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The Power of Education in India

Journalist Don Duncan writes about the ways Catholic schools are changing lives in India.

In the June 2017 edition of ONE, journalist Don Duncan writes about the ways Catholic schools are changing lives in India. He adds some additional reflections below.

Time and again throughout this reporting trip, I’ve been reminded of the importance of education.

Kerala has the highest literacy rate of all the Indian states, at over 90 percent of the adult population. Many factors have contributed to this achievement, including the government school system and NGOs. However the contribution made by the church and its many educational establishments is seen as the indispensible factor in the creation of this highly literate population. All over the state, you see people reading books at bus stops or perusing the day’s newspaper at teahouses.

But this literacy statistic can be deceptive. Education remains a constant, perpetual battlefield. The fight never stops because every new generation that comes along needs to be educated; in order to garner people’s commitment to education, its benefits need to be immediately clear, not only to every student but also to his or her parents too.

Education is a very tough sell in the rural, mostly agricultural, areas of inner Kerala. People living by subsistence farming need their children to help them work the fields to assure the family’s food security and livelihood. It’s difficult to persuade people living such a hand-to-mouth existence to make education a priority. For many of them, education does not have the immediate pay-off that having their children work the fields does. In this sense, for people living day-to-day on the edge of poverty, the benefits and worth of allowing their children to attain a good education is a near total abstraction.

It reminds me a little of my frustrations with democracy and party politics in the four-year electoral cycle. Politicians wishing to be reelected focus almost exclusively on projects and initiatives that can come to fruition in the four years before they stand to be reelected. Anything that takes longer has less or no political capital for them and so, in this kind of political system, broader, deeper and important reforms often get sidelined. Some of these projects, much like the process of educating a child, require a much longer cycle of commitment. The fruits of such a commitment, and the human capital it produces, are significant.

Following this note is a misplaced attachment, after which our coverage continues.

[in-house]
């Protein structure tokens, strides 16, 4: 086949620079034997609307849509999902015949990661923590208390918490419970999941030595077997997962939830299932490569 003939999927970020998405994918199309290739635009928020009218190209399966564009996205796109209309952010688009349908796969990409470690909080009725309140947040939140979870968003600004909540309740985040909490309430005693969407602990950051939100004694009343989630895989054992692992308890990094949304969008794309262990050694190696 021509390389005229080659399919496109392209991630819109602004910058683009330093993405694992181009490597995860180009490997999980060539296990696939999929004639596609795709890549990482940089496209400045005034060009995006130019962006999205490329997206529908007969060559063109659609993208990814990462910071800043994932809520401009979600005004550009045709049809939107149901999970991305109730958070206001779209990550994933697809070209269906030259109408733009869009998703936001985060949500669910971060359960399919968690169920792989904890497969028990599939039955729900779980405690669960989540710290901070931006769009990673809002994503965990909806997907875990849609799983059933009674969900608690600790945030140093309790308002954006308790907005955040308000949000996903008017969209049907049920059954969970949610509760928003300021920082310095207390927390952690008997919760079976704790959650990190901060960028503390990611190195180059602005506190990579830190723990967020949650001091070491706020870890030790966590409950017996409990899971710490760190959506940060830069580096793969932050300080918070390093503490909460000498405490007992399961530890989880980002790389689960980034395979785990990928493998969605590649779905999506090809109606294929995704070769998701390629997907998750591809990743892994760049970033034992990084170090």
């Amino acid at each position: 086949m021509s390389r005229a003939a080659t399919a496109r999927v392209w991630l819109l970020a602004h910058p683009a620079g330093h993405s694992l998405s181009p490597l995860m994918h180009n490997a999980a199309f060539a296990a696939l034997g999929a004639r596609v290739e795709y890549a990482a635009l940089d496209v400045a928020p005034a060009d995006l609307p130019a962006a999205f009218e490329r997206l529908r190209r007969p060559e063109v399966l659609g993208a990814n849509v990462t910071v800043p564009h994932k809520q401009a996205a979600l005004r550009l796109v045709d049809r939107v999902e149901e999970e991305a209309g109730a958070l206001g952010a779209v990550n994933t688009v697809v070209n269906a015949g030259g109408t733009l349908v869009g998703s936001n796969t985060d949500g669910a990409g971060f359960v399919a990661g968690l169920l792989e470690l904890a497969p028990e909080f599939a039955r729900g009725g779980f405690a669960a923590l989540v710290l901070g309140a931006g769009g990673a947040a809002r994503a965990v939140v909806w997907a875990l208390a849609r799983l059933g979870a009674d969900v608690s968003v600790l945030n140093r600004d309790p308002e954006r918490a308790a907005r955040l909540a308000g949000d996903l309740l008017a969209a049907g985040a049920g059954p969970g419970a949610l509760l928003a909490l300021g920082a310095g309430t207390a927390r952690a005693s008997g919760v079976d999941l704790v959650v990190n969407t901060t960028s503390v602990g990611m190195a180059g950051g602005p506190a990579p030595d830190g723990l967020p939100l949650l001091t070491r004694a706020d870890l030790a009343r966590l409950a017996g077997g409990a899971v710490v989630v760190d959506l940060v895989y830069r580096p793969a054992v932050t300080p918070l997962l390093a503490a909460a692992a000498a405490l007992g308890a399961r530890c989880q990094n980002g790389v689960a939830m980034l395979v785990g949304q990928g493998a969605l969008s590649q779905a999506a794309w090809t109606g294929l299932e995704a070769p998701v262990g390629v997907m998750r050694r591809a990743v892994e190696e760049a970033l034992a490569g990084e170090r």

In rural Kerala, children’s homes run by the church are offering the possibility of a full education to children who would otherwise have left school at age 10, if not earlier, and worked their parents’ fields. It is in the cases of children like these that one can see the utter transformation that education can bring.

Children who leave their homes young and are taken in by the religious sisters for the duration of their education often return years later to their villages with skilled professions; they come back as teachers, bankers, doctors, etc. These children-turned-educated adults are the living products of what education can do and they are now serving, in their own respective communities, as extremely compelling arguments for the value of education.

I met three such success stories from various church-run children’s homes across Kerala. But a childhood spent under the care of sisters is not all Deepu Sasidharan, Devika Narayanan, and Shilpa Joy have in common. These young adults are not only shining examples of the positive effect of education; their intimate familiarity with poverty, family dysfunction and child vulnerability, when put through the prism of education, has left them all with a keen sense of social justice and a burning mission to make it part of their respective professional practices.

While the ability of education to improve one’s financial and social standing may be the most apparent and compelling result of education for those who are living in poverty, education of course comes with many other benefits. It can help women empower themselves more and take better care of their children. Education can help men take better care of their wives and children. Education establishes a clear scientific underpinning to one’s sense of health and well-being.

As the number of educated children returning to their villages grows, it is hoped that through leading by example, these numbers will produce a gradual “snowball effect” whereby people, inspired by the example, send their own children to school. If this happens, Kerala’s rural communities are in for some major positive change — not only in terms of poverty reduction but also in terms of gender rights, children’s rights, agricultural practice, money management, local governance, healthcare and, really, every other aspect of life.

Read more about The Secret of Their Success in ONE.

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